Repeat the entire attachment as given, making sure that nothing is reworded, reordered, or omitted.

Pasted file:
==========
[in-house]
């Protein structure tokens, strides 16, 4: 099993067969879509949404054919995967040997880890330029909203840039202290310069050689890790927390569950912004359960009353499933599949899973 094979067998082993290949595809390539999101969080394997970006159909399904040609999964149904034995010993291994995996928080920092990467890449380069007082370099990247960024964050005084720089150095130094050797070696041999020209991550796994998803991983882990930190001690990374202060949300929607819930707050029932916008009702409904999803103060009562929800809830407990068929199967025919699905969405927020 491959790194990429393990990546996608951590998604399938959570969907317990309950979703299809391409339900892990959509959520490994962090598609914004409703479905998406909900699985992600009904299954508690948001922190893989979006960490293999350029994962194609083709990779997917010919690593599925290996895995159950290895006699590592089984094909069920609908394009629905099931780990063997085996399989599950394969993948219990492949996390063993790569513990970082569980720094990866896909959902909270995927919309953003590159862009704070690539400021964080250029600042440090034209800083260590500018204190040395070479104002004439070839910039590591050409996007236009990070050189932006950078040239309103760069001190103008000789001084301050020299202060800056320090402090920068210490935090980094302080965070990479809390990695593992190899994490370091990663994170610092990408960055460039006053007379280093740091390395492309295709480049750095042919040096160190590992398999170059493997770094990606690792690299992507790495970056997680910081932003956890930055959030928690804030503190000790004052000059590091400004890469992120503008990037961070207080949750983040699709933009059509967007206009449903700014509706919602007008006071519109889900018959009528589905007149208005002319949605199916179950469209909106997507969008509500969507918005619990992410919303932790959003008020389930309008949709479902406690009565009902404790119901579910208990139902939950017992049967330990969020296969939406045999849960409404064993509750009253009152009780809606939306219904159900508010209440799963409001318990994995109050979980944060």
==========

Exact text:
[in-house]
């Protein structure tokens, strides 16, 4: 099993067969879509949404054919995967040997880890330029909203840039202290310069050689890790927390569950912004359960009353499933599949899973 094979067998082993290949595809390539999101969080394997970006159909399904040609999964149904034995010993291994995996928080920092990467890449380069007082370099990247960024964050005084720089150095130094050797070696041999020209991550796994998803991983882990930190001690990374202060949300929607819930707050029932916008009702409904999803103060009562929800809830407990068929199967025919699905969405927020 491959790194990429393990990546996608951590998604399938959570969907317990309950979703299809391409339900892990959509959520490994962090598609914004409703479905998406909900699985992600009904299954508690948001922190893989979006960490293999350029994962194609083709990779997917010919690593599925290996895995159950290895006699590592089984094909069920609908394009629905099931780990063997085996399989599950394969993948219990492949996390063993790569513990970082569980720094990866896909959902909270995927919309953003590159862009704070690539400021964080250029600042440090034209800083260590500018204190040395070479104002004439070839910039590591050409996007236009990070050189932006950078040239309103760069001190103008000789001084301050020299202060800056320090402090920068210490935090980094302080965070990479809390990695593992190899994490370091990663994170610092990408960055460039006053007379280093740091390395492309295709480049750095042919040096160190590992398999170059493997770094990606690792690299992507790495970056997680910081932003956890930055959030928690804030503190000790004052000059590091400004890469992120503008990037961070207080949750983040699709933009059509967007206009449903700014509706919602007008006071519109889900018959009528589905007149208005002319949605199916179950469209909106997507969008509500969507918005619990992410919303932790959003008020389930309008949709479902406690009565009902404790119901579910208990139902939950017992049967330990969020296969939406045999849960409404064993509750009253009152009780809606939306219904159900508010209440799963409001318990994995109050979980944060």